Teaching the immune system to fight skin cancer

CIRM grantees at UCLA have modified immune cells to fight melanoma—a deadly form of skin cancer. People with this cancer don’t have many options available for treatment. The idea was to teach immune cells to recognize the cancerous cells and fight them off like they’d fight off an infection.

To do this, the group took blood from people with melanoma and isolated a group of immune cells called T cells. They then  modified those cells so that they could find and then destroy the cancerous cells.

What they found pointed to the use of blood-forming stem cells as an improved form of the therapy. Although the modified T cells did very effectively fight the cancer, their effect disappeared after about 90 days.

A press release from UCLA quotes Antoni Ribas, who was one of the authors on the study published online today in Cancer Discovery.

“One of the possible approaches to resolve the problem identified by this study is to use engineered blood stem cells instead of the peripheral blood used in the original trials with this therapy with the hope that the engineered blood stem cells will provide a renewable source of engineered T cells.” This approach is being moved forward into the clinic with clinical trials expected to open in two years.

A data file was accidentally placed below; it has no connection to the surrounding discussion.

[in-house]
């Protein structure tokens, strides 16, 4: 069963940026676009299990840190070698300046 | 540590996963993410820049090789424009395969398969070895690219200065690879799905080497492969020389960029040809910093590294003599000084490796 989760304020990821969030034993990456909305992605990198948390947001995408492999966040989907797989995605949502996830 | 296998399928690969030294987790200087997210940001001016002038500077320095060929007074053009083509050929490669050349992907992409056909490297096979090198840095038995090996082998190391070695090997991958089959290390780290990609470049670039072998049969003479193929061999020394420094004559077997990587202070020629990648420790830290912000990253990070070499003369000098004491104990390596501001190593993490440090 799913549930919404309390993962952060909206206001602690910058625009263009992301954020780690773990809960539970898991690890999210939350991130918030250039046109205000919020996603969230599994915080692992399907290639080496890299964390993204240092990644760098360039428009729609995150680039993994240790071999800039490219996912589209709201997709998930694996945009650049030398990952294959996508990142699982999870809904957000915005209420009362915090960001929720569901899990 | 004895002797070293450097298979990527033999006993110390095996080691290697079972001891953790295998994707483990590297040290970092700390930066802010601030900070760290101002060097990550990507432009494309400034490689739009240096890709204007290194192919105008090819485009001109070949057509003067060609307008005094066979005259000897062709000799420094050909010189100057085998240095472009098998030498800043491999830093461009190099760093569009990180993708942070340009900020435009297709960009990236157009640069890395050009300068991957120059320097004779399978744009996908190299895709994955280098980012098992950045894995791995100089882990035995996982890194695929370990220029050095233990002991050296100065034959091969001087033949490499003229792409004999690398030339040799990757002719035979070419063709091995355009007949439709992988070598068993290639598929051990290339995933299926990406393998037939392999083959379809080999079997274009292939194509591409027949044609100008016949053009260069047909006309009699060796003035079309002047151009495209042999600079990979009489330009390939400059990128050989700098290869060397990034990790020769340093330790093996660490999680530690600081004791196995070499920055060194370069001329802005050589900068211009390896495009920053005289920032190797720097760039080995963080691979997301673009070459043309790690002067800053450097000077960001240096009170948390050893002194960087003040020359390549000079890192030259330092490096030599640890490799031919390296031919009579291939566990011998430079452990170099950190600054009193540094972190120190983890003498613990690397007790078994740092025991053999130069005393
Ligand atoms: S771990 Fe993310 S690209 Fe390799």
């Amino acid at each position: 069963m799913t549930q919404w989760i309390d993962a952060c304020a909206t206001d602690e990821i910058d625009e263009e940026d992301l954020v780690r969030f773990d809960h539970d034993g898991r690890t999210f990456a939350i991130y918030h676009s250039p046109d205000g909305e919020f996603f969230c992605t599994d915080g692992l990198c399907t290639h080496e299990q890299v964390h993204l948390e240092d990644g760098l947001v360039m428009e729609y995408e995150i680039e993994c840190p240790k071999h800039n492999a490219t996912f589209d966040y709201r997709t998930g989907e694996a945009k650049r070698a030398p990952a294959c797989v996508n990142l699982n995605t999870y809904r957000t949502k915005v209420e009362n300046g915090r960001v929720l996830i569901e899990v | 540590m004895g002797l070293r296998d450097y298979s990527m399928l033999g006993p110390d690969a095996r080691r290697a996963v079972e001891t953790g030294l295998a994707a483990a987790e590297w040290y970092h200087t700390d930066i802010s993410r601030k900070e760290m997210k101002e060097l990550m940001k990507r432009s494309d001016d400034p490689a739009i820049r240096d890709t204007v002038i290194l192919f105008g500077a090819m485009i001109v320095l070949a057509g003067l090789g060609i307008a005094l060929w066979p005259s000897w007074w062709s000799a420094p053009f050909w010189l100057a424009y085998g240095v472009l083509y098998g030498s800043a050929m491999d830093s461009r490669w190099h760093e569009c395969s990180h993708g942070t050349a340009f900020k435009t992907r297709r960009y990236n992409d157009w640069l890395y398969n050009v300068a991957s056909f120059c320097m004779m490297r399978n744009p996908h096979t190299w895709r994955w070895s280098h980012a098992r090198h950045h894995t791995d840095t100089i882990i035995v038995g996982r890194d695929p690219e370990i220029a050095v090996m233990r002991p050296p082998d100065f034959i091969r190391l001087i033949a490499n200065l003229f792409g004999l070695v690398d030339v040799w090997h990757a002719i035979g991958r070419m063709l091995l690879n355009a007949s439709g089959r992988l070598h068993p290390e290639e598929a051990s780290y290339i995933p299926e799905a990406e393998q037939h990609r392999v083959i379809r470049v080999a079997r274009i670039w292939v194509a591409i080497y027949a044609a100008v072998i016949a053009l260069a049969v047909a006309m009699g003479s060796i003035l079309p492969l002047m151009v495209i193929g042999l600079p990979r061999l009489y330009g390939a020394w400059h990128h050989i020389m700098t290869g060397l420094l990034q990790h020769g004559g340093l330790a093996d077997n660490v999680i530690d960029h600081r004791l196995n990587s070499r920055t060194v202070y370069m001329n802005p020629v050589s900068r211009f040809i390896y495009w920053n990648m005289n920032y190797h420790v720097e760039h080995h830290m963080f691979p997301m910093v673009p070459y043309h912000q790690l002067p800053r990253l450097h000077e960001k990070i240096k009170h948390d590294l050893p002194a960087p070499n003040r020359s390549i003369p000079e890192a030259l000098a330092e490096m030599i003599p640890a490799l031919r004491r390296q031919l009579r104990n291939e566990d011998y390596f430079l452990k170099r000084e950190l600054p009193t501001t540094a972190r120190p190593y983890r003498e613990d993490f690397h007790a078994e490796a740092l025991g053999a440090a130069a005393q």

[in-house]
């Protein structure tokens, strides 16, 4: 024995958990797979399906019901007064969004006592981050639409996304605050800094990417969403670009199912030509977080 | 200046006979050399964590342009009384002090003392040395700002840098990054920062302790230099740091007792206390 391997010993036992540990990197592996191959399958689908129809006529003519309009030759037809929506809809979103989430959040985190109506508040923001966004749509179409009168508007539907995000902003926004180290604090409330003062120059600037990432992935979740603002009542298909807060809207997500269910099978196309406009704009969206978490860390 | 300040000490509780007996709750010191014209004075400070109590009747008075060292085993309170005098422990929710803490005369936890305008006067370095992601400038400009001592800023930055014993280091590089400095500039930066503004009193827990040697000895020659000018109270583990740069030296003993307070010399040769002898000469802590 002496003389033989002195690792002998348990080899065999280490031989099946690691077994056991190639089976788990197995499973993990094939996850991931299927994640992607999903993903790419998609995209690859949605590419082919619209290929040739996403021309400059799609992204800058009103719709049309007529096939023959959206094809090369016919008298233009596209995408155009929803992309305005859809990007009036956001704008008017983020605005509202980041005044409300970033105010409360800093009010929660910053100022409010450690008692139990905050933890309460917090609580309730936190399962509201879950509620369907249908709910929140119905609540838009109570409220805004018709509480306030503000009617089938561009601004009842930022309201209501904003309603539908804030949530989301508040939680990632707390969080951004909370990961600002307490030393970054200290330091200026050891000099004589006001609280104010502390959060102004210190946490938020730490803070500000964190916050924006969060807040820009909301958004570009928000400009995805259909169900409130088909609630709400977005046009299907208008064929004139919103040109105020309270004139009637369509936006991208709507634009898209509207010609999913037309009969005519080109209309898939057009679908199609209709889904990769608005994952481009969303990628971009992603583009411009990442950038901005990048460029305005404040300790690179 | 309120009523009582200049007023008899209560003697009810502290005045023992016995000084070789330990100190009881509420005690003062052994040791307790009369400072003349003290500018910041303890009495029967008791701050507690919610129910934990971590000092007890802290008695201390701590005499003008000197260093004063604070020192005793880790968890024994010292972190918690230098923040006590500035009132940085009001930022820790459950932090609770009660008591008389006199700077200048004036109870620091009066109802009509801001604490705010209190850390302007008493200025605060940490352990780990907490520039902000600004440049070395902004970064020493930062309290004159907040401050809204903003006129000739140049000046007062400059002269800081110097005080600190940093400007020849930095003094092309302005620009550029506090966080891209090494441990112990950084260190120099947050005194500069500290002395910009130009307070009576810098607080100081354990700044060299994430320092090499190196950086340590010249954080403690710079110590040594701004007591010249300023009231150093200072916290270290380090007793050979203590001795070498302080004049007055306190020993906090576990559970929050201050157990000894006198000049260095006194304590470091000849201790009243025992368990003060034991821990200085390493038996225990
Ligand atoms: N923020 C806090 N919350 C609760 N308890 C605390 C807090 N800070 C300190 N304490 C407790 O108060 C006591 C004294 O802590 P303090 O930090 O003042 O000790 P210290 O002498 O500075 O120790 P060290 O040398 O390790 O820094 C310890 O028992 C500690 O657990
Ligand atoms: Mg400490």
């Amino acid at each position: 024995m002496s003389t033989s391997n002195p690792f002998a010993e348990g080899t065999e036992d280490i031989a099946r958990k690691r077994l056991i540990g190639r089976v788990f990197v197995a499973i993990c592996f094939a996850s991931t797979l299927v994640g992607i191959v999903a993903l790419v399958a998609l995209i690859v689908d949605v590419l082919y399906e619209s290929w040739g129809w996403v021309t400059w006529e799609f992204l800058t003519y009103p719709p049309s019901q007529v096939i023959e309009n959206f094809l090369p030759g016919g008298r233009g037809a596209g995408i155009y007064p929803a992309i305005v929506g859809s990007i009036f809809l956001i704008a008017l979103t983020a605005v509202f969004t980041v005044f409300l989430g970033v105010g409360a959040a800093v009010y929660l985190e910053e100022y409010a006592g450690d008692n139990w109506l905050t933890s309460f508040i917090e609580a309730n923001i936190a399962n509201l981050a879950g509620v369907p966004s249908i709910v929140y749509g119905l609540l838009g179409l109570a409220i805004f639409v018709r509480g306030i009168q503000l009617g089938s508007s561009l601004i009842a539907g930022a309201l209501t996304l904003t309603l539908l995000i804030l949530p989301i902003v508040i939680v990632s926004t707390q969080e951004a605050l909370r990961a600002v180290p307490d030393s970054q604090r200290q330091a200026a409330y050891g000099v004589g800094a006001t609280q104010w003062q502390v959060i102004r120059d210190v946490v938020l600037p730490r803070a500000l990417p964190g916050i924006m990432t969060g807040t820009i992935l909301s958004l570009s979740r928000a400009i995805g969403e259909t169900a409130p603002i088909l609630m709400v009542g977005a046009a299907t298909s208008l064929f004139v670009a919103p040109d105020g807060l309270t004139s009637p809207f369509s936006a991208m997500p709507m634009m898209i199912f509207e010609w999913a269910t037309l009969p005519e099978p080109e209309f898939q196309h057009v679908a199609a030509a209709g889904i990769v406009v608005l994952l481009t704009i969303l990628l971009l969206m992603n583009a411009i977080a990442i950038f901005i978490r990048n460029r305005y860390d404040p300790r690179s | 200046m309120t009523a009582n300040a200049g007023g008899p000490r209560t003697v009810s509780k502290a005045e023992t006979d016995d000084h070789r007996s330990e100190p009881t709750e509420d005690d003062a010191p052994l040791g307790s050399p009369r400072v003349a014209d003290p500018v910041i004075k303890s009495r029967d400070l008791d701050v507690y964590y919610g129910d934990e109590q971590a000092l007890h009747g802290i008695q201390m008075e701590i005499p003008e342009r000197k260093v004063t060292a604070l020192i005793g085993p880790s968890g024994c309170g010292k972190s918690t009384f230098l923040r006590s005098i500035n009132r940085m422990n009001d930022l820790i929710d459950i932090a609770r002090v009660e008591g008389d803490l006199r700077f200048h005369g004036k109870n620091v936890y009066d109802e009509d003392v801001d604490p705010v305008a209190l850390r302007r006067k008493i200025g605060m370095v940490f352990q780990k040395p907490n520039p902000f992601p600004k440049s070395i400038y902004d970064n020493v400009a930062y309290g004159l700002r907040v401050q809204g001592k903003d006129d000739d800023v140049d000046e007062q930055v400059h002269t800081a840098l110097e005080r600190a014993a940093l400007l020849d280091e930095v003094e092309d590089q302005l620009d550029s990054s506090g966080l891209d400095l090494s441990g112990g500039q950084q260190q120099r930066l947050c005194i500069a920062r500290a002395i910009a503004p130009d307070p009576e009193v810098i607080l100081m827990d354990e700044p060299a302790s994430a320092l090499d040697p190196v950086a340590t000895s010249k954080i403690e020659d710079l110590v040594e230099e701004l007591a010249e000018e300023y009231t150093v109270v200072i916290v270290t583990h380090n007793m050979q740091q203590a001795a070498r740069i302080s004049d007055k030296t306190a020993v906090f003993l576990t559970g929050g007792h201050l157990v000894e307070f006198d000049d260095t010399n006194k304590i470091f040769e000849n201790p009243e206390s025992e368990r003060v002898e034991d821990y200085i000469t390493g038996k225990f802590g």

Ribas has a Disease Team award from CIRM to modify a patient’s blood-forming stem cells. When the team puts those cells back into the patient, the cells will form all the cells of the blood system including new red blood cells and new immune cells. Because the patient will now have an ongoing supply of the modified T cells, the group expects that the cells’ therapeutic effects will last longer than when they simply gave the patient’s short-lived modified T cells.

The group hopes to start clinical trials in the next two years.


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